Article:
Bachelor & Master of Arts inFamily Science 3+2 option (BA to MA)

The 3+2 program allows high-performing students to have the ability to shorten their timeline for completion of a master’s degree. Admission to the 3+2 program requires: 1) Completion of 64 credits or an associate’s degree, 2) a 3.00 CGPA, 3) a written essay, and 4) an interview (telephone or in person) with the department. The undergraduate and graduate degrees will be conferred simultaneously upon conclusion of the master’s degree to ensure all student outcomes have been met. Interested students should contact the department or their academic advisor for specific information regarding the 3+2 program.

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Family Science 3+2 option (BA to MA) Curriculum Overview

In a competitive job market, how do new graduates beat out their competition? One way is to up the ante and walk out of college with a bachelor’s and a master’s degree. The Department of Social and Behavioral Sciences is offering a BA to MA (3+2) program in Family Sciences, which provides students two degrees in five years. This option provides an accelerated route to a graduate professional degree, with simultaneous award of both bachelor’s and master’s degrees.

This program provides a seamless process whereby students can progress from undergraduate to graduate status without having to apply through the Admissions Office.

This 142-credit program (BA 97 credits, MA 45 credits) is offered in a blended format, both in class and online. Both degrees would be awarded at the same time at the graduation ceremony.

Prerequisites from General Education
Course ID Course Name Credit Hours
PSY - 101 Introduction to Psychology 4
SOC - 152 Introduction to Sociology 4

This course introduces the scientific study of behavior and mental processes. Psychological, behavioral, cognitive, humanistic, psychodynamic and social-cultural perspectives are explored. Topics such as scientific method, statistical reasoning, neuroscience, learning, cognitive processes, development, psychological adjustment, therapy, social psychology, diversity and community are studied.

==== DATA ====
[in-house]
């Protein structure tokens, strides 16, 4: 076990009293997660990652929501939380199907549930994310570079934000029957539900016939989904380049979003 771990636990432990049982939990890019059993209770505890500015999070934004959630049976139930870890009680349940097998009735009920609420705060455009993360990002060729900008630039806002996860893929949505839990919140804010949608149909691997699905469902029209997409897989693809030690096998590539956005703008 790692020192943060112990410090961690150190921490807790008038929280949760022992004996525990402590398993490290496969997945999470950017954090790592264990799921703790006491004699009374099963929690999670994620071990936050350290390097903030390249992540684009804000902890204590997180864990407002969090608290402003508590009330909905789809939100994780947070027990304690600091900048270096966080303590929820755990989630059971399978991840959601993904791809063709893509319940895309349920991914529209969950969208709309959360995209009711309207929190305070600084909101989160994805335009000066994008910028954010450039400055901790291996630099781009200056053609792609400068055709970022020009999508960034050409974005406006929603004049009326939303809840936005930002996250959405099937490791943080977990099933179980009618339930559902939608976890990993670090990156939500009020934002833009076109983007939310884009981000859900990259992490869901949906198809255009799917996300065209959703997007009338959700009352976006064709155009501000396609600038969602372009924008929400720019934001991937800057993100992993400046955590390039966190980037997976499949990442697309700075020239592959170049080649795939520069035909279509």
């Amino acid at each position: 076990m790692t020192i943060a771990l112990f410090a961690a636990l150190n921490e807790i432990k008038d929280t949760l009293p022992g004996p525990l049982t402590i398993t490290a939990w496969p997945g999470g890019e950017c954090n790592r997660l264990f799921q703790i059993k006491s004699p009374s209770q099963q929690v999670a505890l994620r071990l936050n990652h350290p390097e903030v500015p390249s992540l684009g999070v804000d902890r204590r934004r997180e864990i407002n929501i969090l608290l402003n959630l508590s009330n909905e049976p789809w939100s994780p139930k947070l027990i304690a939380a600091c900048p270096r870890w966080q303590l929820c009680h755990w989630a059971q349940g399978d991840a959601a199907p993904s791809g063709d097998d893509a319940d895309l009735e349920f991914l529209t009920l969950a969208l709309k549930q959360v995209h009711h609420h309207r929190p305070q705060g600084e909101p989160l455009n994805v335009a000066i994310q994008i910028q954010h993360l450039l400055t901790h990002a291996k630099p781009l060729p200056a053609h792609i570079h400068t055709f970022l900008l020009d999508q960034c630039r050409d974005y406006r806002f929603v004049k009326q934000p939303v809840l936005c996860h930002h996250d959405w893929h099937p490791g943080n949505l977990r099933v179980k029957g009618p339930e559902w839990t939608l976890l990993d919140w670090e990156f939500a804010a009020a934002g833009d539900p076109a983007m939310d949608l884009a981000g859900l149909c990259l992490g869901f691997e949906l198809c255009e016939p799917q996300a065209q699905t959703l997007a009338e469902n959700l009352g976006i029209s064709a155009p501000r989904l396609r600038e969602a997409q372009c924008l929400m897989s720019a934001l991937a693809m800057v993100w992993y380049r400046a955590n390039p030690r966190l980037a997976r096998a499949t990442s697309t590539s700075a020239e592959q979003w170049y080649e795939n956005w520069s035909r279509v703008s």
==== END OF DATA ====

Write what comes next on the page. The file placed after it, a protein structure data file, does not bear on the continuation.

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This course provides an introduction to the systematic study of society and social behavior. Investigation will focus on the values and norms shared by society's members, the groups and institutions that compose social structure, and the forces that are transforming social reality.

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Traditional Undergraduate Courses taken on Campus
Course ID Course Name Credit Hours
COM - 403 Family Communication 4
FAS - 200 Intro to Family Life Ed 3
FAS - 400 Family Systems 4
KHS - 320 Human Life Experience 3
PSY - 210 Child Psychology and Dev 4
PSY - 220 Adolescent Psychology 4
SOC - 253 Marriage and Family 4
SOC - 353 Themes in Adult Dev. & Aging 4

Students examine communication patterns in functional families and interpersonal relationships. Reading and discussion are combined with experiential activities. Course units include diverse family systems, health communication, communicating with aging family members and those with disabilities, communication patterns, family roles, power, decision-making, conflict, stress and coping, ecology, and improving family communication. (Prerequisites: (COM103 or COM212) and COM205)